Anyone who has visited Munich knows the excellence of German beer but, as the German National Tourist Office (GNTO) Australia pointed out last week, Germany also produces exceptional wine – which is less known internationally.
In the ornate Marble Bar at Hilton Sydney Hotel on Thursday, GNTO Australia and Rail Europe Australasia, assisted by German wine expertise, outlined some of the wine and beer events coming up in Germany. Director of the GNTO Australia, Stefanie Eberhard, said that as well as wine and beer, Germany is celebrating its great outdoors this year. The country’s woodlands and extensive natural regions are accessible on the services of German rail service provider, Deutsche Bahn (DB).
The German Consul General in Sydney, Lothar Freischlader, said Germany’s wine-producing and beer-producing regions roughly corresponded to the division between Catholicism and Protestantism in the country. German wine is produced primarily in the west of Germany, along the river Rhine and its tributaries, with the oldest plantations going back to the Roman era.
There’s plenty of wine and beer throughout the country, with DB linking the regions. Rail Europe offers point-to-point fares on DB starting at AUD 28. Services include all domestic long distance trains and IC buses. For more information on the German Rail Pass, DB routes and other European rail passes or tickets, agents can speak to one of Rail Europe’s GSAs including Rail Plus, Rail Tickets, CIT Holidays and Infinity Rail in Australia. See www.raileurope.fr/wheretobuy for more information.
Those keen to enjoy German wine should keep in mind the Rheingau Wine Festival, about to enter its 41st year. It will be held 12-21 August 2016 and will feature wine estates and local delicacies from Rheingau and Wiesbaden, the latter being a 46-minute train ride from Frankfurt. Travellers can explore this region and other parts of Germany using a German Rail Pass.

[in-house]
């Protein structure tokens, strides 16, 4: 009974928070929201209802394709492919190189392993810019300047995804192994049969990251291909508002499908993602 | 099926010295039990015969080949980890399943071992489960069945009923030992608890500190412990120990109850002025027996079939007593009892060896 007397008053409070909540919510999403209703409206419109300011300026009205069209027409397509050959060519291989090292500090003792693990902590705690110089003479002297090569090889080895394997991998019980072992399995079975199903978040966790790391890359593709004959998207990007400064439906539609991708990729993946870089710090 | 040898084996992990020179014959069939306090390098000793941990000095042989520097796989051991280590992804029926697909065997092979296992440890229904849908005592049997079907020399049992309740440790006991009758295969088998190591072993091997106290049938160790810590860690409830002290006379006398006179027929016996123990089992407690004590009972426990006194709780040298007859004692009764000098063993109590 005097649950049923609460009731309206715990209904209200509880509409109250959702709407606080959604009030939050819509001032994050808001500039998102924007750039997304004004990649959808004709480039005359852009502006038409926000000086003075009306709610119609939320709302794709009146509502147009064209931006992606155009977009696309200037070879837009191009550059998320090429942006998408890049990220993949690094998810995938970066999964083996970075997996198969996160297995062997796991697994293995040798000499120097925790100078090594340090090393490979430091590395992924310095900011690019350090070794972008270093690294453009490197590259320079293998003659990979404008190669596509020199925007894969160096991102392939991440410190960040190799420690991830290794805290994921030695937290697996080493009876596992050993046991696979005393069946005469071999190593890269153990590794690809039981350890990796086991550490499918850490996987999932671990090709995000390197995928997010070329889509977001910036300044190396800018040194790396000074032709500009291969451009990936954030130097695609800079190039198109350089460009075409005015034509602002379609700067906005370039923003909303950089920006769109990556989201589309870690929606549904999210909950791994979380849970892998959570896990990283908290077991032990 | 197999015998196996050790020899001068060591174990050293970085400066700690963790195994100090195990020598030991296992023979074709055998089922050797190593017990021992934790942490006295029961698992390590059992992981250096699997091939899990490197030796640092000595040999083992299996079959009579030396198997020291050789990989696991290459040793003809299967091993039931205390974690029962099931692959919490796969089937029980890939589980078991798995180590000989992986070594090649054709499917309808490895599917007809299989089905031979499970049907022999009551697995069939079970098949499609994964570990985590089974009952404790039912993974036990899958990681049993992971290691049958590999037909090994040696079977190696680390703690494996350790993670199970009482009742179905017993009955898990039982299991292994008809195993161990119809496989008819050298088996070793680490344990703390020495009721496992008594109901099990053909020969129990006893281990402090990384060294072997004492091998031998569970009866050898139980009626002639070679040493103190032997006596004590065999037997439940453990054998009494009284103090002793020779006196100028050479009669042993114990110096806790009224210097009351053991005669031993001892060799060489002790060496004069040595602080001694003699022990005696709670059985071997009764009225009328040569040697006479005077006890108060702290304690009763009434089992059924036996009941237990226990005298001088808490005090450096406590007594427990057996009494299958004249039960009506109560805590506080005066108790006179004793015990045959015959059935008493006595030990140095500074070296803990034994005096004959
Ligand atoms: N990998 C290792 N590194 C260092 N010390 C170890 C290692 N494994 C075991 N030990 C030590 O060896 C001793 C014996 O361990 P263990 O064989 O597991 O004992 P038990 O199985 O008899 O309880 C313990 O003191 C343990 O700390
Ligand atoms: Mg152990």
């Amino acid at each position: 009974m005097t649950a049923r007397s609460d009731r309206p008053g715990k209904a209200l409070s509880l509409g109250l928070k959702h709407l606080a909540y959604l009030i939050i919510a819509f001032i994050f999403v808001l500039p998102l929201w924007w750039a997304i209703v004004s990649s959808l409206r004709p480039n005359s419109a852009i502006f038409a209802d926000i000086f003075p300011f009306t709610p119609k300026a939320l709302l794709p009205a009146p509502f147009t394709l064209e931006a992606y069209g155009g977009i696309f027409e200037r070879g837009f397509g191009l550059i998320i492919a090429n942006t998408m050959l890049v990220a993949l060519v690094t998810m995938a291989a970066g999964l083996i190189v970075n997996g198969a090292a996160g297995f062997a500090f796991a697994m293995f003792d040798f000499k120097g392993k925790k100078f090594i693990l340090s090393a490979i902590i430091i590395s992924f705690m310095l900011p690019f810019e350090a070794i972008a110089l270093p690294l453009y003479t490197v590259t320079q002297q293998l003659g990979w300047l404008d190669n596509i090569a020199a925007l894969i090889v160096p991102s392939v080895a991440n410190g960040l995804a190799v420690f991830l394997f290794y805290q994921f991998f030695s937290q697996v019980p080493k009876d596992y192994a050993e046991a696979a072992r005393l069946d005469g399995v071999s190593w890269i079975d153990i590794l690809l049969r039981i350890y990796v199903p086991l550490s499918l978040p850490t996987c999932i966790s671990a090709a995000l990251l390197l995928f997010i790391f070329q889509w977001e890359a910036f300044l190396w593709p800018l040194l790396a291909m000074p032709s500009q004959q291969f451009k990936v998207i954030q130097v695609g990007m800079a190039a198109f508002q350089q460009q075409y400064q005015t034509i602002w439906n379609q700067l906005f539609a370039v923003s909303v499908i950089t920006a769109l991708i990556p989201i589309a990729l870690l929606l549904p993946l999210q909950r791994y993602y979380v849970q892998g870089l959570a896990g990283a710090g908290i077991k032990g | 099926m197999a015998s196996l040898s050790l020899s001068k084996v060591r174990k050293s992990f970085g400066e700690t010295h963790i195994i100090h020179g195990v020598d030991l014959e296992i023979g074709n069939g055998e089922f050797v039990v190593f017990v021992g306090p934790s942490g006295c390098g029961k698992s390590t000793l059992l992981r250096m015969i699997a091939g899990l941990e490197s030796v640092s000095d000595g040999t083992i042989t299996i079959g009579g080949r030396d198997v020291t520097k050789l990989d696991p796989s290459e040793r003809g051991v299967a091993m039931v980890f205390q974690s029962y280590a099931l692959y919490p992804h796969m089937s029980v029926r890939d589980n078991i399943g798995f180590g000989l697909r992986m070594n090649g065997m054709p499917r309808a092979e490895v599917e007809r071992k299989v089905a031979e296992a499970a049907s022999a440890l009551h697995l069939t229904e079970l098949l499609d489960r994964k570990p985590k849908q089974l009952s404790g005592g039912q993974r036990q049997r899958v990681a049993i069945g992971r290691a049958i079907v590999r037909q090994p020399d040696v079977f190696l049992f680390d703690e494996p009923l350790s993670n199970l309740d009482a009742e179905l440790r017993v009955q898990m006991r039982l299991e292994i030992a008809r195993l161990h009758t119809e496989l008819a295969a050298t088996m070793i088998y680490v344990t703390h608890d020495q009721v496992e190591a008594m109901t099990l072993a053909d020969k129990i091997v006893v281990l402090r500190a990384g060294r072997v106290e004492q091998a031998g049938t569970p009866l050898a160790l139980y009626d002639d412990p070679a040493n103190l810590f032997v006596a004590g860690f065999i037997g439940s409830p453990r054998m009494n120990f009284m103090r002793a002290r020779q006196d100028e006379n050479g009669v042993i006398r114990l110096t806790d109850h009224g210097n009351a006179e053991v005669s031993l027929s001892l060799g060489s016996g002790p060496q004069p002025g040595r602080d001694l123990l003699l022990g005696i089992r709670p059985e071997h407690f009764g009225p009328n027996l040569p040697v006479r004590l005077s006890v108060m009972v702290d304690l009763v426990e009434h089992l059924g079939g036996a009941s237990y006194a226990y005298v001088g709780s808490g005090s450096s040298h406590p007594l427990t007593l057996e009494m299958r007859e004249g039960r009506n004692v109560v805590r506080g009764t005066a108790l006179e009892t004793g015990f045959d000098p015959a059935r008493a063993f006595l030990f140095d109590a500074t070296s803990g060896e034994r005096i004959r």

Rail Europe’s manager Australasia, Ingrid Kocijan, said a four-hour train trip on DB, from Frankfurt to Berlin, for instance, costs from AUD 51. It’s one of many options available.
For beer lovers, Germany this year celebrates the 500th anniversary of the renowned beer purity laws enacted by Herzog Willem in 1516. The laws restrict brewers to using hops, malt, yeast and water – and nothing else. For five centuries, the German Beer Purity Law has determined what can and can’t go into German beer. It’s the oldest food regulation in the world still in force today.
The origin of the reinheitsgebot, as it’s known in German, is a matter of dispute. While Bavarian brewers claim it dates back to a document from 1516, their Thuringian colleagues point to a local trading regulation passed in 1434. Not that it makes any difference to the quality of the beer. The reinheitsgebot is rigorously adhered to everywhere in the country.
Clearly, it’s time to go to Germany and investigate.
To celebrate the reinheitsgebot anniversary, Bavarian brewers plan to open a huge beer barrel. A beer festival will be held in the middle of Munich, 22-24 July 2016. Some 100 breweries will present their best beers. Then, later in the year, comes Oktoberfest.
Between the wine and beer regions, visitors can explore German woodlands and nature. In Hainich National Park, what was once a military exclusion zone is now the largest unbroken expanse of mixed deciduous forest in Europe. The goal of Hainich National Park is to restore a large section of central European forest to its primordial state.
This wild and untamed national park in Thuringia is located in the southern part of the Eichsfeld-Hainich-Werra Valley Nature Park, part of the World Heritage region of Wartburg Hainach. It is situated between the spa town of Bad Langensalza and the Wartburg Castle town of Eisenach.
In winter, the best way to appreciate the scenic beauty is to take a sleigh ride. Schnapps, another German tradition, is a good way to warm up after a sleigh ride, but that’s another story. In spring and autumn, the Rennsteig Trail and other well-marked footways are popular with walkers.
Wildlife proliferates too. At the Hütscheroda Wildcat Village, visitors can see wildcats breakfasting in a forest clearing, along with breathtaking views from a 17-metre-high platform of the Rhön hills, Wartburg Castle and the Thuringian Forest. A thousand-year-old tree, the “Betteleiche” oak, flourishes nearby. Just follow the Rennsteig, a trail that has existed at least since the Middle Ages.
Written by Peter Needham